Custom «A Community Called Atonement» Essay Paper Sample
“ACommunityCalled Atonement” is a book that sums up theconceptof atonement with the help of a golf clubmetaphor. The author relates theories of atonement to the golf clubs. He implies that a person would not want to use a single club on the golf course for every situation; People should nottiethemselves to one way of comprehending atonement theories. There are many atonement theories that comprise a penal substitution and recapitulation among others. They are particularlycrucialin giving responses to various theological questions. The author points that theunderstandingon how atonement solvesa mischiefisdependenton the perception of a problem.
The book comprises four sections. These four partsfollowafter the introductorypartwhich determines thetoneand reveals the main points. The introduction argues that atonement does not make the anticipated difference in the lives of Christians; lack of the atonement-catalyzed change is the inability to integrate atonement metaphors into a coherent whole. McKnight triessuch asacredenterprise in the other part of the book. The first part entails adiscussionin which Jesus teaches about the kingdom of Heaven. The author peruses, through Luke’s acts, to explain the Lukanthreadthat demonstrates atonement. Itis comprehendedas the restitution of humanity in all faces so that theyformthe ecclesia.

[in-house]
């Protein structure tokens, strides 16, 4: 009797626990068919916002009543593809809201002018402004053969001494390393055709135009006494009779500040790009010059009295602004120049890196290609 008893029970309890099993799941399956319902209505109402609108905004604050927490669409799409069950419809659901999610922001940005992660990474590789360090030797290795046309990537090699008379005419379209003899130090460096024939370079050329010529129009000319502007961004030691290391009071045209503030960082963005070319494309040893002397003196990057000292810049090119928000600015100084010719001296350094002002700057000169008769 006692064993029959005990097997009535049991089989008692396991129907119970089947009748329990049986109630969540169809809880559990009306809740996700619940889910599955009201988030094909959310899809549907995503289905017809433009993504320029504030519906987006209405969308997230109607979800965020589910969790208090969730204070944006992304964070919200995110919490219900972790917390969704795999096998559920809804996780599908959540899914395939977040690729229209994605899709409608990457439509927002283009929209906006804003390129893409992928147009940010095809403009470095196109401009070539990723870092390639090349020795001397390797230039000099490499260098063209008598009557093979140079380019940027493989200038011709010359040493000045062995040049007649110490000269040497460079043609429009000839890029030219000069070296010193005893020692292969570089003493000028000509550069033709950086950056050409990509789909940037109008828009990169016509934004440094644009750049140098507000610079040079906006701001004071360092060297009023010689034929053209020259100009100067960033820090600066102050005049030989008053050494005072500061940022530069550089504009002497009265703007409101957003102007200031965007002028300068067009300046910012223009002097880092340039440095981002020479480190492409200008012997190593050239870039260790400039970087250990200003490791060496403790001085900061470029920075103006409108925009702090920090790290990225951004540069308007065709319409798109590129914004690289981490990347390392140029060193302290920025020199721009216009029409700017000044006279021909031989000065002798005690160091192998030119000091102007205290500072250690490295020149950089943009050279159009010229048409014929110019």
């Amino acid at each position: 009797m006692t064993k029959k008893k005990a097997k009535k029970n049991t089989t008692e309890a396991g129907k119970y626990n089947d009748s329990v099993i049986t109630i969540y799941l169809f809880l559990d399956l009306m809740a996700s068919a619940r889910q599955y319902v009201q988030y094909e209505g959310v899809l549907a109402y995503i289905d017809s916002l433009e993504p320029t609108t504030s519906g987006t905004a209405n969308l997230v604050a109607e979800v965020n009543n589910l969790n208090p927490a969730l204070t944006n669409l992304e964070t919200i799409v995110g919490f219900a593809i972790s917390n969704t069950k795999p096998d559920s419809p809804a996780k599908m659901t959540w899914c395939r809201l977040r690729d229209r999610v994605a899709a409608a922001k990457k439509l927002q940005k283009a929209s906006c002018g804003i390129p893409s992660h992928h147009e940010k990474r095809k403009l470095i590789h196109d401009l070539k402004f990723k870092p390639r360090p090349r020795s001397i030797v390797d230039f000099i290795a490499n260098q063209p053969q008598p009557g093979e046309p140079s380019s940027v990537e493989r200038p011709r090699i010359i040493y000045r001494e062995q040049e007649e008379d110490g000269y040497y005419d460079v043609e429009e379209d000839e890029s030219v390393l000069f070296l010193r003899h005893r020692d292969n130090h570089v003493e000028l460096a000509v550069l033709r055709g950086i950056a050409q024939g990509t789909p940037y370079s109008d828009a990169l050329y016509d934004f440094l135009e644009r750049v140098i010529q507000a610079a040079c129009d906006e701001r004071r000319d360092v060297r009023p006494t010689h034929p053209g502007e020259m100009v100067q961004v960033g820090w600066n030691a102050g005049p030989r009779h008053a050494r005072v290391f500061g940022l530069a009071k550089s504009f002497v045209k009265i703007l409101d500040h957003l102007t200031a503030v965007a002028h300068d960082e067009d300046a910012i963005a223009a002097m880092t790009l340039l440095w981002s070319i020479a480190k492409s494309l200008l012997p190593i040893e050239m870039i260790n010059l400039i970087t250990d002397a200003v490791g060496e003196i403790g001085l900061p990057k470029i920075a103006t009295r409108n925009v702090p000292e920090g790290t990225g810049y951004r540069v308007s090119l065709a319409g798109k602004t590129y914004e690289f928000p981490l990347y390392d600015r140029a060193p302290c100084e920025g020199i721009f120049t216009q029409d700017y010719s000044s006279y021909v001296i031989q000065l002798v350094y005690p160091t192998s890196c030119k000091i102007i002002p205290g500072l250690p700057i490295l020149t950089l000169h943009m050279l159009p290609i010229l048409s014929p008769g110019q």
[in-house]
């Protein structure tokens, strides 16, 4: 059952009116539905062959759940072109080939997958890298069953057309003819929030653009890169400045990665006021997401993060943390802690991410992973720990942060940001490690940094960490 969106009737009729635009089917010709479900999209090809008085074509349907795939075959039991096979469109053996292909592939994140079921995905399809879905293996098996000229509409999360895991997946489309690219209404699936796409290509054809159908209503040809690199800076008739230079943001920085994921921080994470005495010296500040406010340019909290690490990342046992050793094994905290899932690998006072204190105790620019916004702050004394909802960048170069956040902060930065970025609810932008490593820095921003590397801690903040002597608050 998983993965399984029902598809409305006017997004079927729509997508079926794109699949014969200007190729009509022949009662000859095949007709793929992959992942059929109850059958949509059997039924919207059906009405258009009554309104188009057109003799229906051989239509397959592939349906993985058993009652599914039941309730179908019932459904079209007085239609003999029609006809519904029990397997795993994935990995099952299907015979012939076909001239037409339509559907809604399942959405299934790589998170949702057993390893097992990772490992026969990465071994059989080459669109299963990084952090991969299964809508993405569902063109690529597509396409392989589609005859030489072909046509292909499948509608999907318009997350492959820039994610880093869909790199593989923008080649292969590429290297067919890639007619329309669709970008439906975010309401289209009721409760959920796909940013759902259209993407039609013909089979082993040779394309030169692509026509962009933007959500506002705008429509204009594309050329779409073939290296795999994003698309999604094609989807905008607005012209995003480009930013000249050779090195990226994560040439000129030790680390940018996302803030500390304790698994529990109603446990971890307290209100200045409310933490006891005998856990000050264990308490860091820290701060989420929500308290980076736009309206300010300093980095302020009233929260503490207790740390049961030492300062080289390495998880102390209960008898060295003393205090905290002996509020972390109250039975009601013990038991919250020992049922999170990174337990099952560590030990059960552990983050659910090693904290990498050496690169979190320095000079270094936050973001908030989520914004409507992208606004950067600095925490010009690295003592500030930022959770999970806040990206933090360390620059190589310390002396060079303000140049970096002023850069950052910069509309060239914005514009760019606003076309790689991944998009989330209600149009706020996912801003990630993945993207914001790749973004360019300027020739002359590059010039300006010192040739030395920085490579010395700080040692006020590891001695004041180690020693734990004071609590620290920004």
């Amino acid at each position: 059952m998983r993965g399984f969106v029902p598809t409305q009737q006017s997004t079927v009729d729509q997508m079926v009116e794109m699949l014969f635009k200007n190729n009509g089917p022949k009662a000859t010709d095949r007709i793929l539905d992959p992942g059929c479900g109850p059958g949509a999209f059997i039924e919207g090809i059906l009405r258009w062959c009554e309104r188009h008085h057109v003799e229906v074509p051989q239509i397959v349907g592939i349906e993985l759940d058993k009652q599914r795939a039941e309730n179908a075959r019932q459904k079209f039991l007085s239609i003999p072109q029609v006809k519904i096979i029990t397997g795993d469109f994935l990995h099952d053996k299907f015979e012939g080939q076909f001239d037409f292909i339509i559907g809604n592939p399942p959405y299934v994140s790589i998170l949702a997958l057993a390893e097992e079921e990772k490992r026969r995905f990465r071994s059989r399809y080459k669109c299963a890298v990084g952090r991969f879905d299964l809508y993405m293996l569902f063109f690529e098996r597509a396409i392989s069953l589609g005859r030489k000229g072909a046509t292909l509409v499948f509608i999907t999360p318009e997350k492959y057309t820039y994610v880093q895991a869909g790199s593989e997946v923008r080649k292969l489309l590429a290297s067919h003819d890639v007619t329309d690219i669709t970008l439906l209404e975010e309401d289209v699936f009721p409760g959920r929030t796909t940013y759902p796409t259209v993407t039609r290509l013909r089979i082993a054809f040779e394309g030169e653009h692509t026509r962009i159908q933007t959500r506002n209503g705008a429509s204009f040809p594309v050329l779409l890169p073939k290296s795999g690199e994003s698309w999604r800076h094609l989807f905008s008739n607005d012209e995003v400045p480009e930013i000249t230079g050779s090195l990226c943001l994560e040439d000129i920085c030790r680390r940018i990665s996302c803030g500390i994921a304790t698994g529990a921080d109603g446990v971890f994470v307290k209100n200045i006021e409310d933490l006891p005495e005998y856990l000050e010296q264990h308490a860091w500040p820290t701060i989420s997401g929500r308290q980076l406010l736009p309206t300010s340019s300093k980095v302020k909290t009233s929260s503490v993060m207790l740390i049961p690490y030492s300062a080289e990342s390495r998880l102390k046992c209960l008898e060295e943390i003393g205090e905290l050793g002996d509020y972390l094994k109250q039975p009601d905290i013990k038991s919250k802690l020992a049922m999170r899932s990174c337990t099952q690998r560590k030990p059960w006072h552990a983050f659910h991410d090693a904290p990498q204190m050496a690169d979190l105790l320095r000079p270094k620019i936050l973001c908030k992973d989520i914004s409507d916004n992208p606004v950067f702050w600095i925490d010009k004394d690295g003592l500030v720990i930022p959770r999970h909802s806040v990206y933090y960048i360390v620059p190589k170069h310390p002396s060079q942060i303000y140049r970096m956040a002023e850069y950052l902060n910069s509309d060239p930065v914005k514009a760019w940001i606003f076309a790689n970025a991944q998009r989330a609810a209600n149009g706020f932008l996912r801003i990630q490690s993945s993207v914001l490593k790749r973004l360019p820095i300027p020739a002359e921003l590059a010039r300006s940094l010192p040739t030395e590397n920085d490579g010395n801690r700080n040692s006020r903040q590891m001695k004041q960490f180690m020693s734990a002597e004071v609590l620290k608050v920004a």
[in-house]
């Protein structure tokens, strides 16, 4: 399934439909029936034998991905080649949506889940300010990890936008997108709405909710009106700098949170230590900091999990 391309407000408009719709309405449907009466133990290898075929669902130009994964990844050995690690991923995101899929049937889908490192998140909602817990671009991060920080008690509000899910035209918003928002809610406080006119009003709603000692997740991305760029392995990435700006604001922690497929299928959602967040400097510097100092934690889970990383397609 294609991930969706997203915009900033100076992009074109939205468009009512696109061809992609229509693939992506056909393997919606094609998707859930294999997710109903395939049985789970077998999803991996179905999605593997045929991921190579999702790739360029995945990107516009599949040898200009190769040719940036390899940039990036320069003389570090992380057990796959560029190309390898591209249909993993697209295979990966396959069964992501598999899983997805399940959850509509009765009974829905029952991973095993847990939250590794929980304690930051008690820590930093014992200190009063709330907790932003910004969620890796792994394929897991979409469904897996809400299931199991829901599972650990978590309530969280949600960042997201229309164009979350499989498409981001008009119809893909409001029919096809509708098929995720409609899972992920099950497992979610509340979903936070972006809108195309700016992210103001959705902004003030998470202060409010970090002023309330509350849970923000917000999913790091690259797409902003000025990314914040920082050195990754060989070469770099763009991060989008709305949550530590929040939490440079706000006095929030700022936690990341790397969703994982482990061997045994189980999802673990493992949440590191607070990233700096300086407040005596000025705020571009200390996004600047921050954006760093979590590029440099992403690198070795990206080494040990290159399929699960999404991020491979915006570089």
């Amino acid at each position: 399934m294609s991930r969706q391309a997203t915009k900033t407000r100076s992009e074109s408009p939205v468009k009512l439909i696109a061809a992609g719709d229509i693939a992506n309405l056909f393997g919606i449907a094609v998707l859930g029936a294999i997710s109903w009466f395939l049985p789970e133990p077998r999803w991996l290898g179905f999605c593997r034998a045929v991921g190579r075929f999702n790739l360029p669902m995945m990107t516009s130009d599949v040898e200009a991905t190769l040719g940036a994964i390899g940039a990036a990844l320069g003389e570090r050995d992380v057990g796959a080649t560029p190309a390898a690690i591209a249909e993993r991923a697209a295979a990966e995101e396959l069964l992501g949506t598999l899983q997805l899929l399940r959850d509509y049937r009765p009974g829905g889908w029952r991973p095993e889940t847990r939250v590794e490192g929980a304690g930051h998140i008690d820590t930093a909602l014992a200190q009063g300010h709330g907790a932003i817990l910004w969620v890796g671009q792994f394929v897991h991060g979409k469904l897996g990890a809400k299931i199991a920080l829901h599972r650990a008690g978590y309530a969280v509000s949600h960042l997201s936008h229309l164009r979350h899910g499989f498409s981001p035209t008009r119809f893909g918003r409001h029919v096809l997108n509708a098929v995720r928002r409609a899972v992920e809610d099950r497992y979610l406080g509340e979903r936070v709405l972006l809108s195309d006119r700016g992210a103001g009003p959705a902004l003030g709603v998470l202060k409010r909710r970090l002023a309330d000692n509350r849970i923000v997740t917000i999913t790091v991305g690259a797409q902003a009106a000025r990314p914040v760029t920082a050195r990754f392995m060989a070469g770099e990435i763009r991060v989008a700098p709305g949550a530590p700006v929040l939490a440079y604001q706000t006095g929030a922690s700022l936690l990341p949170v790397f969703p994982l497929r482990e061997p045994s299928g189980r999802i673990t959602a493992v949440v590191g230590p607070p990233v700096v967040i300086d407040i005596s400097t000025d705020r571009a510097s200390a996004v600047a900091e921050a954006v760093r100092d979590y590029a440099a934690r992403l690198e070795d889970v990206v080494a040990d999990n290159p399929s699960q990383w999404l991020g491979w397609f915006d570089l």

Secondly, the author argues that each explanation isright; however, each explanationbringsa differentaspectof Christ’s death that others do notpresentcandidly. The book takes a certain approachto atonement, reveals how eachmetaphoris concretely groundedin Scripture, and explains how Christ’s death saves us. Concisely, the death of Jesus is too immeasurable to be properly described using the only single metaphor. The author’sexplanationof “cracked Eikons” in need ofrestorationisfabulous.
The bookis writtenin a fairlypopularand approachableway. The author uses arichview of Scripture and Christianorientation. The book is easy to understand even by non-theologians; therefore, it isenjoyableand profiting to read the book.